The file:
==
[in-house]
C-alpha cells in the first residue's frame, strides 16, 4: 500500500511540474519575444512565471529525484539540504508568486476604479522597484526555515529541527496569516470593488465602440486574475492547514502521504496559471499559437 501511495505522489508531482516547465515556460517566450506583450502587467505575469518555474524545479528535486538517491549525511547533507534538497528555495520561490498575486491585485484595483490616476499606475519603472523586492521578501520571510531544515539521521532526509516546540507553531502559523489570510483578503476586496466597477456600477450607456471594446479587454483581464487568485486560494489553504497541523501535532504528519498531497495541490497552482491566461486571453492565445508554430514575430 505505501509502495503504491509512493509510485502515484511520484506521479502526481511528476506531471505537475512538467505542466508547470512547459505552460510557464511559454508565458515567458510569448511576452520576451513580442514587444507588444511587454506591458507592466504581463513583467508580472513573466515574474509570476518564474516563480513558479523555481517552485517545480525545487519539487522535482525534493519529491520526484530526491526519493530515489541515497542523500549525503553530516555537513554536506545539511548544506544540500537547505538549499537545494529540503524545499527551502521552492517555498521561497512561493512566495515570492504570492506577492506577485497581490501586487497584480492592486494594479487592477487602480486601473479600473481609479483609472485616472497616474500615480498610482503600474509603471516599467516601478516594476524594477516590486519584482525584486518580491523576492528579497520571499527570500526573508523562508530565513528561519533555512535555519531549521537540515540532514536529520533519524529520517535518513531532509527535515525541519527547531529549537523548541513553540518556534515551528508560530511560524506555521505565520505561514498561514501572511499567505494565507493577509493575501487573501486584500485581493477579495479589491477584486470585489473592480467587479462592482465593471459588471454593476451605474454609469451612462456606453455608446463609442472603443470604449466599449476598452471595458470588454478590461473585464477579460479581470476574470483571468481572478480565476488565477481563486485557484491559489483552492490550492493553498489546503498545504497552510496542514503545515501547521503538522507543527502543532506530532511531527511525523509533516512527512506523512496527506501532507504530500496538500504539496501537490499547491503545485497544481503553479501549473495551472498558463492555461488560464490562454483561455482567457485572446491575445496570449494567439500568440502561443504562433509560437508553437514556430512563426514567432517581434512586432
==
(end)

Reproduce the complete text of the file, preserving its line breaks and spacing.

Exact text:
[in-house]
C-alpha cells in the first residue's frame, strides 16, 4: 500500500511540474519575444512565471529525484539540504508568486476604479522597484526555515529541527496569516470593488465602440486574475492547514502521504496559471499559437 501511495505522489508531482516547465515556460517566450506583450502587467505575469518555474524545479528535486538517491549525511547533507534538497528555495520561490498575486491585485484595483490616476499606475519603472523586492521578501520571510531544515539521521532526509516546540507553531502559523489570510483578503476586496466597477456600477450607456471594446479587454483581464487568485486560494489553504497541523501535532504528519498531497495541490497552482491566461486571453492565445508554430514575430 505505501509502495503504491509512493509510485502515484511520484506521479502526481511528476506531471505537475512538467505542466508547470512547459505552460510557464511559454508565458515567458510569448511576452520576451513580442514587444507588444511587454506591458507592466504581463513583467508580472513573466515574474509570476518564474516563480513558479523555481517552485517545480525545487519539487522535482525534493519529491520526484530526491526519493530515489541515497542523500549525503553530516555537513554536506545539511548544506544540500537547505538549499537545494529540503524545499527551502521552492517555498521561497512561493512566495515570492504570492506577492506577485497581490501586487497584480492592486494594479487592477487602480486601473479600473481609479483609472485616472497616474500615480498610482503600474509603471516599467516601478516594476524594477516590486519584482525584486518580491523576492528579497520571499527570500526573508523562508530565513528561519533555512535555519531549521537540515540532514536529520533519524529520517535518513531532509527535515525541519527547531529549537523548541513553540518556534515551528508560530511560524506555521505565520505561514498561514501572511499567505494565507493577509493575501487573501486584500485581493477579495479589491477584486470585489473592480467587479462592482465593471459588471454593476451605474454609469451612462456606453455608446463609442472603443470604449466599449476598452471595458470588454478590461473585464477579460479581470476574470483571468481572478480565476488565477481563486485557484491559489483552492490550492493553498489546503498545504497552510496542514503545515501547521503538522507543527502543532506530532511531527511525523509533516512527512506523512496527506501532507504530500496538500504539496501537490499547491503545485497544481503553479501549473495551472498558463492555461488560464490562454483561455482567457485572446491575445496570449494567439500568440502561443504562433509560437508553437514556430512563426514567432517581434512586432